Duke Ellington & His Orchestra: Ellington At Newport The Complete 1956 Performances

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As almost everyone agrees, Ellington’s appearance at the 1956 Newport Jazz Festival reignited his faltering career, thanks largely, if questionably, to the marathon 27-chorus tenor solo by Paul Gonsalves on an old Ducal warhorse, Diminuendo In Blue And Crescendo In Blue. First issued on vinyl in 1956, Ellington At Newport, with sleeve notes by producer George Avakian, quickly became a jazz best seller – despite poor sound, fake announcements and obvious splicing.

Fast forward to 1999 when Columbia issued the “complete” Newport proceedings with previously unissued tracks, genuine announcements and studio recordings of the same “live” performances made two days after the concert. Thanks to his exhaustive researches, including the discovery of Voice of America tapes, and then superlative remastering (explained in mind-numbing detail) by producer Phil Schaap, we could now compare and contrast the band’s performances – and hear Gonsalves’ solo in reconstituted stereophonic sound. Schaap pointed out that the original LP contained 60% studio material, while only the remaining 40% was “genuine” – but it comprised “only 10% of the actual performance!” The Columbia reissue was hailed by Ellingtonians as on a par with (and more entertaining than) the Dead Sea Scrolls. But was there any need for another edition of this seminal event?

The producers of the usually immaculate American Jazz Classics label obviously thought so. We now have all the Columbia tracks, with the addition of three performances by a slightly different Ellington orchestra, recorded at New York’s Basin Street East in April 1956. So far, so good, but it’s disconcerting to be (mis) informed by Matias Rinar in the accompanying booklet that the climax of the proceedings was when “alto saxophonist [Paul Gonsalves] excelled in playing chorus after chorus [how many, exactly?] on Diminuendo And Crescendo In Blue”. Should we trust a man – who later (correctly) asserts that post-Newport, Paul would “be handed the job for any piece calling for an extended tenor saxophone solo”? Fortunately, George Avakian’s original (if now “dated”) liner notes supplement Rinar’s latterday musings.

Since no indication is given of the sources used by AJC, one assumes that they have reissued the Schaap remasterings. A task for scholars (or pedants) would be to compare the Columbia and AJC albums. My verdicts are that the highlight of the five-part Festival Suite is Blues To Be There (both live and studio versions), followed by Jeep’s Blues (ditto), and Diminuendo And Crescendo. Ellington, who had doubts about some of the other performances, was aware that it could not be replicated or improved upon in the studio. He was right. It remains Gonsalves’ acknowledged and influential masterpiece. Other stellar contributions include a mournful Black And Tan Fantasy, Hodges’ alternative versions of I Got It Bad, Ray Nance’s solo on Tulip Or Turnip, and a cracking studio version of March 19th Blues, with a sublime Hodges solo, backed by the daunting brass section and followed by Prelude To A Kiss. These remain in a Ducal phrase “beyond category”.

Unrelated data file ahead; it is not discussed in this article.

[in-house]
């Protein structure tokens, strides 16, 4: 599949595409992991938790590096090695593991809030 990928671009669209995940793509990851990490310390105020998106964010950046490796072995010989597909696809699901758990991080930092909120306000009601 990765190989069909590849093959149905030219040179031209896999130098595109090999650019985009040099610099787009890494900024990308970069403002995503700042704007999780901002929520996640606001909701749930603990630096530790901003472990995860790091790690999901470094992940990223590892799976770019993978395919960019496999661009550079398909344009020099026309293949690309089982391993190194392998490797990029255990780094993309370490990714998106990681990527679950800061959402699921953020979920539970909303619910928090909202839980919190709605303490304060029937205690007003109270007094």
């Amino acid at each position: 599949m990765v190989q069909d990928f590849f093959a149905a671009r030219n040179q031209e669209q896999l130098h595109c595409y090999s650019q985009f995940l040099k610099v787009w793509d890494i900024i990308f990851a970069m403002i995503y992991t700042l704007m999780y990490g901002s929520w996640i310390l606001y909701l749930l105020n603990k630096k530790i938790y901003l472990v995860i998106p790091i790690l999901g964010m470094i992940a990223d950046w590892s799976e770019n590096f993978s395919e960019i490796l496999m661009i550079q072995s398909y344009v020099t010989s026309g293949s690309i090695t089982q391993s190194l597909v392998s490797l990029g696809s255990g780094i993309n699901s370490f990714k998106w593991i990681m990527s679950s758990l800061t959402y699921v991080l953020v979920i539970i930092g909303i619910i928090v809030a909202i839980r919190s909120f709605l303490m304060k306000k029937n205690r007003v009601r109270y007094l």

The three Basin Street “bonus” tracks, recorded before the NJF, are pleasant if not major items in the Ellington discography. Harry Carney’s solo on Sophisticated Lady, to be repeated on numerous subsequent occasions, is dramatically arresting, and Stompin’ At The Savoy receives an exhilarating workout. Like its Columbia predecessor, this is “priceless” (but luckily affordable) 1956 vintage Ellingtonia.

Discography
CD1: (1) Star Spangled Banner; Father Norman O’Connor & Duke Ellington intros; Black And Tan Fantasy; Tea For Two; Ellington & O’Connor announcements; Take The ‘A’ Train; Festival Suite Part 1: Festival Junction; Part 2: Blues To Be There; Part 3: Newport Up; Sophisticated Lady; Day In, Day Out; Diminuendo In Blue And Crescendo In Blue; Ellington Announcement; I Got It Bad And That Ain’t Good; Jeep’s Blues (77.49)
CD2: Tulip Or Turnip; Announcement; Skin Deep; Mood Indigo; (2) Studio Rehearsal; Norman O’Connor & Duke Ellington intros (Studio); Festival Suite Part 1 (Studio); Festival Junction; Part 2: Blues To Be There (Studio); Part 3: Newport Up (Studio); I Got It Bad And That Ain’t Good (Studio); Jeep’s Blues (Studio); March 19th Blues (Studio); (3) Prelude To A Kiss (Studio); Miss Lucy (Studio); (4) Caravan (Broadcast); Sophisticated Lady (Broadcast); Stompin’ At The Savoy (Broadcast) (76.56)
Ellington (p, cond) on all tracks with: Clark Terry, Willie Cook, Cat Anderson (t); Ray Nance (t, vn; v); Quentin Jackson, Britt Woodman; John Sanders(tb); Jimmy Hamilton (cl, ts); Johnny Hodges (as); Russell Procope (as, cl); Paul Gonsalves (ts); Harry Carney (bar, cl, bcl); Jimmy Woode (b); Sam Woodyard (d); Jimmy Grissom (v) on Day In, Day Out). (1) Newport, RI, 7 July, 1956. (2) Universal Studios, Chicago, 19 March 1956. (3) Columbia 30th Street Studio, New York, 9 July 1956. (4) Basin Street East, New York, 14 April 1956. Nelson Williams & Phil Barboza (t) replace Cook and Nance.
American Jazz Classics 90267